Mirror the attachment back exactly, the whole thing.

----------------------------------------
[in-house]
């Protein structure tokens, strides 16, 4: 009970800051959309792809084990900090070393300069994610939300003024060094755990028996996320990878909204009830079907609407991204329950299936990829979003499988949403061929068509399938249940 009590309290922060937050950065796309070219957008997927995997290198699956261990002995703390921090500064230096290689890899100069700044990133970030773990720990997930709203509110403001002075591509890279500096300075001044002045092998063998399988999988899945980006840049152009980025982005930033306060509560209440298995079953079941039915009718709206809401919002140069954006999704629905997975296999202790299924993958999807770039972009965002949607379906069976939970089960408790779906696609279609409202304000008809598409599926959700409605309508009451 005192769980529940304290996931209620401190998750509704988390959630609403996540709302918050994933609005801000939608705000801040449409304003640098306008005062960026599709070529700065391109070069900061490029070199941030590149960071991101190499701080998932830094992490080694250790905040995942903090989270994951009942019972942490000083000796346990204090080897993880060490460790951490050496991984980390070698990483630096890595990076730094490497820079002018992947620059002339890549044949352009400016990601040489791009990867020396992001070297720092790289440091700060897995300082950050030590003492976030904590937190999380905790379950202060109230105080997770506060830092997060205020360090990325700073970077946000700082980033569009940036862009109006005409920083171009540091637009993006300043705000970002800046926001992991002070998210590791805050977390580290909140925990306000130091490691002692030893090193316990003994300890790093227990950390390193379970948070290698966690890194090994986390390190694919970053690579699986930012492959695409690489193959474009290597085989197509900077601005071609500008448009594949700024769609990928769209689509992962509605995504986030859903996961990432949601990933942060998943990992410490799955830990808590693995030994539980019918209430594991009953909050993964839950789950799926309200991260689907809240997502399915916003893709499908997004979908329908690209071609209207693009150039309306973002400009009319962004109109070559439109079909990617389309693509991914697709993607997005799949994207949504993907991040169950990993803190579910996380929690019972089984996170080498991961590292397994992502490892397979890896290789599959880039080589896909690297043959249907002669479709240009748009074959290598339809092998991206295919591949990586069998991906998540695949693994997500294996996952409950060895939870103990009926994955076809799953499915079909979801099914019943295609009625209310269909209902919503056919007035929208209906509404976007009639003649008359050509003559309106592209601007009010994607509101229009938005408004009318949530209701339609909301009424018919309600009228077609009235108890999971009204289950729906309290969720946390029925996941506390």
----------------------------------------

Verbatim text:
[in-house]
């Protein structure tokens, strides 16, 4: 009970800051959309792809084990900090070393300069994610939300003024060094755990028996996320990878909204009830079907609407991204329950299936990829979003499988949403061929068509399938249940 009590309290922060937050950065796309070219957008997927995997290198699956261990002995703390921090500064230096290689890899100069700044990133970030773990720990997930709203509110403001002075591509890279500096300075001044002045092998063998399988999988899945980006840049152009980025982005930033306060509560209440298995079953079941039915009718709206809401919002140069954006999704629905997975296999202790299924993958999807770039972009965002949607379906069976939970089960408790779906696609279609409202304000008809598409599926959700409605309508009451 005192769980529940304290996931209620401190998750509704988390959630609403996540709302918050994933609005801000939608705000801040449409304003640098306008005062960026599709070529700065391109070069900061490029070199941030590149960071991101190499701080998932830094992490080694250790905040995942903090989270994951009942019972942490000083000796346990204090080897993880060490460790951490050496991984980390070698990483630096890595990076730094490497820079002018992947620059002339890549044949352009400016990601040489791009990867020396992001070297720092790289440091700060897995300082950050030590003492976030904590937190999380905790379950202060109230105080997770506060830092997060205020360090990325700073970077946000700082980033569009940036862009109006005409920083171009540091637009993006300043705000970002800046926001992991002070998210590791805050977390580290909140925990306000130091490691002692030893090193316990003994300890790093227990950390390193379970948070290698966690890194090994986390390190694919970053690579699986930012492959695409690489193959474009290597085989197509900077601005071609500008448009594949700024769609990928769209689509992962509605995504986030859903996961990432949601990933942060998943990992410490799955830990808590693995030994539980019918209430594991009953909050993964839950789950799926309200991260689907809240997502399915916003893709499908997004979908329908690209071609209207693009150039309306973002400009009319962004109109070559439109079909990617389309693509991914697709993607997005799949994207949504993907991040169950990993803190579910996380929690019972089984996170080498991961590292397994992502490892397979890896290789599959880039080589896909690297043959249907002669479709240009748009074959290598339809092998991206295919591949990586069998991906998540695949693994997500294996996952409950060895939870103990009926994955076809799953499915079909979801099914019943295609009625209310269909209902919503056919007035929208209906509404976007009639003649008359050509003559309106592209601007009010994607509101229009938005408004009318949530209701339609909301009424018919309600009228077609009235108890999971009204289950729906309290969720946390029925996941506390």